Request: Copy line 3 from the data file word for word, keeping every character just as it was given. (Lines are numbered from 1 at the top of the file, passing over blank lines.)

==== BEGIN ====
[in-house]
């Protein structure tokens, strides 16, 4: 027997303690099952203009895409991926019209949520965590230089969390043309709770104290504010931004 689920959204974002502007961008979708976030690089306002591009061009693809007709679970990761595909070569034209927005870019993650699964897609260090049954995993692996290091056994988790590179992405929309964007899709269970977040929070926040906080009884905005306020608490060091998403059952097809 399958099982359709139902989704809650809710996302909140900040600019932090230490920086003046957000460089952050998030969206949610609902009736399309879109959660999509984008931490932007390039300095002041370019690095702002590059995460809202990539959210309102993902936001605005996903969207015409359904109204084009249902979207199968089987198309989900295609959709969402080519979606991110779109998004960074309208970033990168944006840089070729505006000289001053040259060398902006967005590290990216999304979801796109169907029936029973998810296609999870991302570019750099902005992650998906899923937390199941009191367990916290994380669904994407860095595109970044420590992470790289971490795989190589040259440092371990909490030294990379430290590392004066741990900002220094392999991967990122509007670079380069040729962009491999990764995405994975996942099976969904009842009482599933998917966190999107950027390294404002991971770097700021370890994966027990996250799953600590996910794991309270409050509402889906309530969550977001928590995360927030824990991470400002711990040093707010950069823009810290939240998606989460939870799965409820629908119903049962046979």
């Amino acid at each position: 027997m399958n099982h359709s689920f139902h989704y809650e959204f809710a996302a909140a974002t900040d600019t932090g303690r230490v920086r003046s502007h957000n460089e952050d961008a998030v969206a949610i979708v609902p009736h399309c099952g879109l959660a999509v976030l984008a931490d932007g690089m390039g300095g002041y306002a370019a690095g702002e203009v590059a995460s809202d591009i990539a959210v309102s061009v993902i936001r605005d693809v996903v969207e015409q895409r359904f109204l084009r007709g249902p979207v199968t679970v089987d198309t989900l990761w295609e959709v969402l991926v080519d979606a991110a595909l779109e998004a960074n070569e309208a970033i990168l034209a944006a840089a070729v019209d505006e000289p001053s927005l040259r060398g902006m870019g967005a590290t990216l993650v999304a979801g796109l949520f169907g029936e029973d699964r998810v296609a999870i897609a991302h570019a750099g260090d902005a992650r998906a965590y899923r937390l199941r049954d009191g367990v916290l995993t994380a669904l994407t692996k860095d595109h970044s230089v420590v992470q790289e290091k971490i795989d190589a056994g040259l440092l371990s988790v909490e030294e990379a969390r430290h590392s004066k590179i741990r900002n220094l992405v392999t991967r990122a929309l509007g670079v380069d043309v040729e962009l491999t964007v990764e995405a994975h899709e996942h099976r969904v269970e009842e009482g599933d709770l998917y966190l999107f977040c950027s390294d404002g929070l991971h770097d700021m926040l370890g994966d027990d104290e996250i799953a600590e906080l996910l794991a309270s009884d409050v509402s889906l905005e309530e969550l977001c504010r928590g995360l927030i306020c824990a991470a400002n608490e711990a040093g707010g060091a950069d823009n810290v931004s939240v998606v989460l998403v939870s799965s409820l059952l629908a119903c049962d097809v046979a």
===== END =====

């Amino acid at each position: 027997m399958n099982h359709s689920f139902h989704y809650e959204f809710a996302a909140a974002t900040d600019t932090g303690r230490v920086r003046s502007h957000n460089e952050d961008a998030v969206a949610i979708v609902p009736h399309c099952g879109l959660a999509v976030l984008a931490d932007g690089m390039g300095g002041y306002a370019a690095g702002e203009v590059a995460s809202d591009i990539a959210v309102s061009v993902i936001r605005d693809v996903v969207e015409q895409r359904f109204l084009r007709g249902p979207v199968t679970v089987d198309t989900l990761w295609e959709v969402l991926v080519d979606a991110a595909l779109e998004a960074n070569e309208a970033i990168l034209a944006a840089a070729v019209d505006e000289p001053s927005l040259r060398g902006m870019g967005a590290t990216l993650v999304a979801g796109l949520f169907g029936e029973d699964r998810v296609a999870i897609a991302h570019a750099g260090d902005a992650r998906a965590y899923r937390l199941r049954d009191g367990v916290l995993t994380a669904l994407t692996k860095d595109h970044s230089v420590v992470q790289e290091k971490i795989d190589a056994g040259l440092l371990s988790v909490e030294e990379a969390r430290h590392s004066k590179i741990r900002n220094l992405v392999t991967r990122a929309l509007g670079v380069d043309v040729e962009l491999t964007v990764e995405a994975h899709e996942h099976r969904v269970e009842e009482g599933d709770l998917y966190l999107f977040c950027s390294d404002g929070l991971h770097d700021m926040l370890g994966d027990d104290e996250i799953a600590e906080l996910l794991a309270s009884d409050v509402s889906l905005e309530e969550l977001c504010r928590g995360l927030i306020c824990a991470a400002n608490e711990a040093g707010g060091a950069d823009n810290v931004s939240v998606v989460l998403v939870s799965s409820l059952l629908a119903c049962d097809v046979a």